Yet Another Journal

Nostalgia, DVDs, old movies, television, OTR, fandom, good news and bad, picks, pans,
cute budgie stories, cute terrier stories, and anything else I can think of.


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» Sunday, April 10, 2011
Show Me The Way to Get Home
 
James went into work this morning. I slept in and regretted it; lots of tangled, disturbing dreams, fear and confusion. I forced myself awake to get away from it all. Breakfast was...breakfast, not much help.

So I popped on my broad-brimmed hat, slung my pack on, and went out. At the least I had to get gasoline for the car. Near the house gas is 3.699; closer to Costco it was 3.619.

Costco was 3.499. I'll wait. While I waited I listened to a Rick Steves' "Travel" about religions: he talked to one of his Turkish tour guides who is a Muslim—I now know what the five pillars of Islam are—and also to an Italian Jew.

When I finished there I decided to go into Buckhead (I'd thought about going last Friday, but Buckhead during the week is like a low-level New Year's Eve at Times Square). For a different route, I went through Powers Ferry Road; like Mount Paran Road, this is the sort of neighborhood where the homes are sold by Sotheby's and Harry Norman, large homes with curved driveways and immaculately manicured lawns dotted with ornamental flowering trees, neatly trimmed azaleas, and squared hedges, set on hilly slopes overlooking the pavement. The road curved through Chastain Park and past the stable area, where I turned left and headed on West Wieuca to Buckhead.

I'd intended just to buy a couple of books I was already going to purchase, the next in the "Mistress of the Art of Death" series, and the 97 Orchard book about life in a tenement house. Well, that was the plan, anyway. :-) I found the next book in C.A. Belmond's series, a Dover reprint of an 1896 book Home Life in Colonial Days, a linguistics book (The Lexicographer's Dilemma), a Richard Schenkman book I didn't know existed (Legends, Lies & Cherished Myths of World History—I love his U.S. History book), and a neat-looking book called See You in a Hundred Years, about a New York family who moved to the country and lived a year as if it were 1900.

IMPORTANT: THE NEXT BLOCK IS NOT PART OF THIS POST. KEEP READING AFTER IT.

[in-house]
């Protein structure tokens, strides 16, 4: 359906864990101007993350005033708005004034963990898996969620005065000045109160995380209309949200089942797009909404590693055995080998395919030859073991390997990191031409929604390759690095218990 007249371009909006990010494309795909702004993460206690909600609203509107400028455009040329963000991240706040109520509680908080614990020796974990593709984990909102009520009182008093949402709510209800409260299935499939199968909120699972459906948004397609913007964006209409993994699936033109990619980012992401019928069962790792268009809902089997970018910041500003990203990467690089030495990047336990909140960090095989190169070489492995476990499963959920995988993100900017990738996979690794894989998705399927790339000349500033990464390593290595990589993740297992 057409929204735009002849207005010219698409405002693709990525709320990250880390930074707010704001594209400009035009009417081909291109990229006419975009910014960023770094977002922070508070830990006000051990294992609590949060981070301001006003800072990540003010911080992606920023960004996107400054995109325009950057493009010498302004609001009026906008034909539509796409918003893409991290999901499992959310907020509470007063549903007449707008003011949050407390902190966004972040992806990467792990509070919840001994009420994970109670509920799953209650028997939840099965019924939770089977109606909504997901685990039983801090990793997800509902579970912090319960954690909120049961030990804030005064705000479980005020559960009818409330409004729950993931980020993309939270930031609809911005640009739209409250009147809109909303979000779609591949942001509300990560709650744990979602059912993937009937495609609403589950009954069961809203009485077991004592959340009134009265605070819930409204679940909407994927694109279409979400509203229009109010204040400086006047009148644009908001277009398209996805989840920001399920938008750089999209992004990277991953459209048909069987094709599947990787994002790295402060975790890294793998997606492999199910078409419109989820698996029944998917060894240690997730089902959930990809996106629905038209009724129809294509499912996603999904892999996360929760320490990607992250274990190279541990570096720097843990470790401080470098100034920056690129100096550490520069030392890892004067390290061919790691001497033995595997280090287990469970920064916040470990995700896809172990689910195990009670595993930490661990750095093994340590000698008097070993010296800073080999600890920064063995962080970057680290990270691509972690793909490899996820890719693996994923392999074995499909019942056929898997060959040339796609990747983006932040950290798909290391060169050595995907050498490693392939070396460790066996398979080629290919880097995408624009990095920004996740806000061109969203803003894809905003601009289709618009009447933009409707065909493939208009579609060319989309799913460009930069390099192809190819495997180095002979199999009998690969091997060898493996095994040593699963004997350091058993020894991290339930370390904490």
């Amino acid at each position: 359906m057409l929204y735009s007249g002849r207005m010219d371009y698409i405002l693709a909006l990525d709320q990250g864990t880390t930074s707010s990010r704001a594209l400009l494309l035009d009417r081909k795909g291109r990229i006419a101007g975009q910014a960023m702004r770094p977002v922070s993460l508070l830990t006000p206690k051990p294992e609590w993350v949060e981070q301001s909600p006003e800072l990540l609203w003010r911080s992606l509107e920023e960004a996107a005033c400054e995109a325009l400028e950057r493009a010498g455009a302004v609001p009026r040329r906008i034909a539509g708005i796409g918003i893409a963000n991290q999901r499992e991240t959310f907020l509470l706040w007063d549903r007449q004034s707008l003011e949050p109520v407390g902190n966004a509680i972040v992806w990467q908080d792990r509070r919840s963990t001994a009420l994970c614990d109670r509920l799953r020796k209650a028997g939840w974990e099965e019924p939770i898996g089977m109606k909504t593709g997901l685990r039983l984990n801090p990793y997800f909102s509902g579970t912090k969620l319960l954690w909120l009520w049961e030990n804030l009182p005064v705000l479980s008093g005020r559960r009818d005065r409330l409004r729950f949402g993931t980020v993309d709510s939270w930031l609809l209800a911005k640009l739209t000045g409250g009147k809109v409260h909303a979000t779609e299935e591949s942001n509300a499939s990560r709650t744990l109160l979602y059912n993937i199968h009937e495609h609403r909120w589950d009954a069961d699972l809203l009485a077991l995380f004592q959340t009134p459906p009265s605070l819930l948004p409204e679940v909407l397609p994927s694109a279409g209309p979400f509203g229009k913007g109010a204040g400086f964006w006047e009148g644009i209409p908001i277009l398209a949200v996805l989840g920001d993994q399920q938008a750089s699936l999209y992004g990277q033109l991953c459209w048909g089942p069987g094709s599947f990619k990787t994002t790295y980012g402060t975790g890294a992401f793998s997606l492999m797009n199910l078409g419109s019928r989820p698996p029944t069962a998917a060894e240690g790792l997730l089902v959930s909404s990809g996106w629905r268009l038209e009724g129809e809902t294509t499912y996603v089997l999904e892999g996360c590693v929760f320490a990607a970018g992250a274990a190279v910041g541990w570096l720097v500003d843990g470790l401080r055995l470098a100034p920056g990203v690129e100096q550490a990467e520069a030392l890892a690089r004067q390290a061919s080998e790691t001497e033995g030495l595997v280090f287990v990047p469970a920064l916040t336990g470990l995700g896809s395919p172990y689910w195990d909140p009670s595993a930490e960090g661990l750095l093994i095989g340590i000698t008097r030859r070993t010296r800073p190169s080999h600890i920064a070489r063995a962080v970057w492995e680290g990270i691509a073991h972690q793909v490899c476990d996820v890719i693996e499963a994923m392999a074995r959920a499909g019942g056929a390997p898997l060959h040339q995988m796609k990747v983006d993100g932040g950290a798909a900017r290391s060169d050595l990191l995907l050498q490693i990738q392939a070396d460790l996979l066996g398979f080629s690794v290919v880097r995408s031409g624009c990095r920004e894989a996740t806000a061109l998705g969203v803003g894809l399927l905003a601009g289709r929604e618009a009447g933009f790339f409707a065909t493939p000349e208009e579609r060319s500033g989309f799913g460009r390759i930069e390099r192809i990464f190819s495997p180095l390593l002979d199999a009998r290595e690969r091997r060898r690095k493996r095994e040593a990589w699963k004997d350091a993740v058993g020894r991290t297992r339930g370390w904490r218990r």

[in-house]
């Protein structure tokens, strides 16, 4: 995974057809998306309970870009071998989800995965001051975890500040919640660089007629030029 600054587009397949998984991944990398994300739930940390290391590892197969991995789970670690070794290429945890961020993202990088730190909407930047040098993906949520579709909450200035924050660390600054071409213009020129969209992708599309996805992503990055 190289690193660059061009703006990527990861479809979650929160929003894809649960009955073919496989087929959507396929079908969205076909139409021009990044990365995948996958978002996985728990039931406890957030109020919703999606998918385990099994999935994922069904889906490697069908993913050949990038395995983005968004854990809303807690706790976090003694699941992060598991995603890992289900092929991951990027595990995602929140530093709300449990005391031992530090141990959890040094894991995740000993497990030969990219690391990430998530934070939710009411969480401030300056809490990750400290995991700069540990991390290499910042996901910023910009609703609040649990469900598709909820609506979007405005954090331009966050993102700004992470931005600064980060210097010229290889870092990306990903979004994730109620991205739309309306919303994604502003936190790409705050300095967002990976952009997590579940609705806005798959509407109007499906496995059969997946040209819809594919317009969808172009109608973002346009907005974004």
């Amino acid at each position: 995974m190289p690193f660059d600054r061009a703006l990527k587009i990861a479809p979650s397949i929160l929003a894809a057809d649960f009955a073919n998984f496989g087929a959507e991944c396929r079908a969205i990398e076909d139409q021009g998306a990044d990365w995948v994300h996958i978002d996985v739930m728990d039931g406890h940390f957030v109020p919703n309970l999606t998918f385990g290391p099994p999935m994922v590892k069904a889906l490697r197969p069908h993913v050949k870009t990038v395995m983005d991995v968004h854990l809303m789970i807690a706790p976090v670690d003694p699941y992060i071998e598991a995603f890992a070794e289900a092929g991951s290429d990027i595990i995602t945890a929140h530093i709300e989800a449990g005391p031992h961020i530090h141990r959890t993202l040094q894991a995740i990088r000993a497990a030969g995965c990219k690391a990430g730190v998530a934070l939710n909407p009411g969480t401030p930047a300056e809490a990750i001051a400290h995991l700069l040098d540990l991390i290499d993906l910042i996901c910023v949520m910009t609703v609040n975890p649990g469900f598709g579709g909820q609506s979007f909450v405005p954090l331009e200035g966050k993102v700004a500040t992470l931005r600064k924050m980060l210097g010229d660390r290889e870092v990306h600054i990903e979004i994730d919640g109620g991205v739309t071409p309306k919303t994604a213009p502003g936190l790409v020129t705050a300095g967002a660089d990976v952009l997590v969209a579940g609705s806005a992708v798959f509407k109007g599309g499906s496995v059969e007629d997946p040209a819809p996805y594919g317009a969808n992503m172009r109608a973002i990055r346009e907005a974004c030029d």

Of course the magazine deliveries have already been halted. No more "Best of British." Dang it. I noticed certain sections were sparser than others. If you want business books and cookbooks, this is the time to get them. Many religion books still left as well.

Well, if there's any good to come of this, it means there's no need to go to Buckhead any longer. Oxford Books and Oxford Too are long gone along with Wolf's Den, Fantasyland Records is gone, so is Pearl crafts, and if I need to go to the Container Store, I can visit the one at Perimeter Mall. There's nothing remotely interesting at Lenox Mall and Phipps Plaza any longer. At Christmastime I'll drop in at Richard's Variety Store because of the Woolworths memories it brings back, but that's all.

So the simplest way to get home (with a stop for a newspaper on the way) was to go down Roxboro Road, to North Druid Hills Road, to the freeway. Simple.

Well, almost. The ramp at what we call the "whiparound," to I-75 north, was closed. Had I known, I would have gone back the way I came.

So I got off at 17th Street and turned right to cut through Atlantic Station [yuppified apartment/shopping/entertainment neighborhood] to Ikea and Northside Drive. I could get to I-75 North from there.

Except the freeway entrance is a HOV only.

Sheesh, guys, I only want to get home already. :-) I'm not on a time schedule, but after a big glass of milk and half a bottle's worth of water, I was a bit uncomfortable. The ladies' room at Borders had been out of order. And here I was, hitting every red light in creation between Buckhead and home.

Finally got to Spring Road, picked up a paper, and made it home. It took me over an hour to do what should have taken me 40 minutes.

So I had some vegetable soup for lunch, got some cleaning done, made the bed, read the paper—and cooked dinner much too early. I thought James was getting out at five, not six. But I kept it warm and it was quite good. Plus the first watermelon of the season for dessert.

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